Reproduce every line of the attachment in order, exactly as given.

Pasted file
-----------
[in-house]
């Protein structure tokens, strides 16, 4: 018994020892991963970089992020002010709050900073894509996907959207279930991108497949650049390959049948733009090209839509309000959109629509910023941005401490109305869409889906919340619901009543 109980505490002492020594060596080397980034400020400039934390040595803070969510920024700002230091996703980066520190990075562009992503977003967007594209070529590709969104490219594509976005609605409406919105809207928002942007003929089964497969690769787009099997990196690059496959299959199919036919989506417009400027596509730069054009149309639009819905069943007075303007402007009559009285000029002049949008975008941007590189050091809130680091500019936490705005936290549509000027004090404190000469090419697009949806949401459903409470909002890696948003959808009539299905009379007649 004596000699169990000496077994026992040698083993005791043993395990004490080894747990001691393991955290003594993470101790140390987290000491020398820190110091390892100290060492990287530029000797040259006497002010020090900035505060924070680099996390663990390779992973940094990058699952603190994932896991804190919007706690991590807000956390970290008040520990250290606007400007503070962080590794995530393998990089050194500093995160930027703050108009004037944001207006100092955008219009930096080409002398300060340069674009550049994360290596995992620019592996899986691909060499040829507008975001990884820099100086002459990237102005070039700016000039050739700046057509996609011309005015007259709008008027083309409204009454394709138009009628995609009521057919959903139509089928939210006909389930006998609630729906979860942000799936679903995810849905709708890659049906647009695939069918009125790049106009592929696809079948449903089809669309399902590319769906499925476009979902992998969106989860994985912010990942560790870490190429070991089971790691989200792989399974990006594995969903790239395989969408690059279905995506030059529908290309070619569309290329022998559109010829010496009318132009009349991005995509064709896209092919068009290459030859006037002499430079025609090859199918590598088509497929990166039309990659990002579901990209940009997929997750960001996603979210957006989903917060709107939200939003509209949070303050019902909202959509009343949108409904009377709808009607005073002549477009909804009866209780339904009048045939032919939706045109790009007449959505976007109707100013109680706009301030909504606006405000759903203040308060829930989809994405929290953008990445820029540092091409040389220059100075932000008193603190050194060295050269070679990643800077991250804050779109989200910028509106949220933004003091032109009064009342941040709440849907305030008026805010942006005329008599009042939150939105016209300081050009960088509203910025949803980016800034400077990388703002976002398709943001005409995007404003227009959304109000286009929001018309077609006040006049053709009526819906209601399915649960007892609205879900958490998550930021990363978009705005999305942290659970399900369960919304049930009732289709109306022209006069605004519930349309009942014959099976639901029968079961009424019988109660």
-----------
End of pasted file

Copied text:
[in-house]
């Protein structure tokens, strides 16, 4: 018994020892991963970089992020002010709050900073894509996907959207279930991108497949650049390959049948733009090209839509309000959109629509910023941005401490109305869409889906919340619901009543 109980505490002492020594060596080397980034400020400039934390040595803070969510920024700002230091996703980066520190990075562009992503977003967007594209070529590709969104490219594509976005609605409406919105809207928002942007003929089964497969690769787009099997990196690059496959299959199919036919989506417009400027596509730069054009149309639009819905069943007075303007402007009559009285000029002049949008975008941007590189050091809130680091500019936490705005936290549509000027004090404190000469090419697009949806949401459903409470909002890696948003959808009539299905009379007649 004596000699169990000496077994026992040698083993005791043993395990004490080894747990001691393991955290003594993470101790140390987290000491020398820190110091390892100290060492990287530029000797040259006497002010020090900035505060924070680099996390663990390779992973940094990058699952603190994932896991804190919007706690991590807000956390970290008040520990250290606007400007503070962080590794995530393998990089050194500093995160930027703050108009004037944001207006100092955008219009930096080409002398300060340069674009550049994360290596995992620019592996899986691909060499040829507008975001990884820099100086002459990237102005070039700016000039050739700046057509996609011309005015007259709008008027083309409204009454394709138009009628995609009521057919959903139509089928939210006909389930006998609630729906979860942000799936679903995810849905709708890659049906647009695939069918009125790049106009592929696809079948449903089809669309399902590319769906499925476009979902992998969106989860994985912010990942560790870490190429070991089971790691989200792989399974990006594995969903790239395989969408690059279905995506030059529908290309070619569309290329022998559109010829010496009318132009009349991005995509064709896209092919068009290459030859006037002499430079025609090859199918590598088509497929990166039309990659990002579901990209940009997929997750960001996603979210957006989903917060709107939200939003509209949070303050019902909202959509009343949108409904009377709808009607005073002549477009909804009866209780339904009048045939032919939706045109790009007449959505976007109707100013109680706009301030909504606006405000759903203040308060829930989809994405929290953008990445820029540092091409040389220059100075932000008193603190050194060295050269070679990643800077991250804050779109989200910028509106949220933004003091032109009064009342941040709440849907305030008026805010942006005329008599009042939150939105016209300081050009960088509203910025949803980016800034400077990388703002976002398709943001005409995007404003227009959304109000286009929001018309077609006040006049053709009526819906209601399915649960007892609205879900958490998550930021990363978009705005999305942290659970399900369960919304049930009732289709109306022209006069605004519930349309009942014959099976639901029968079961009424019988109660």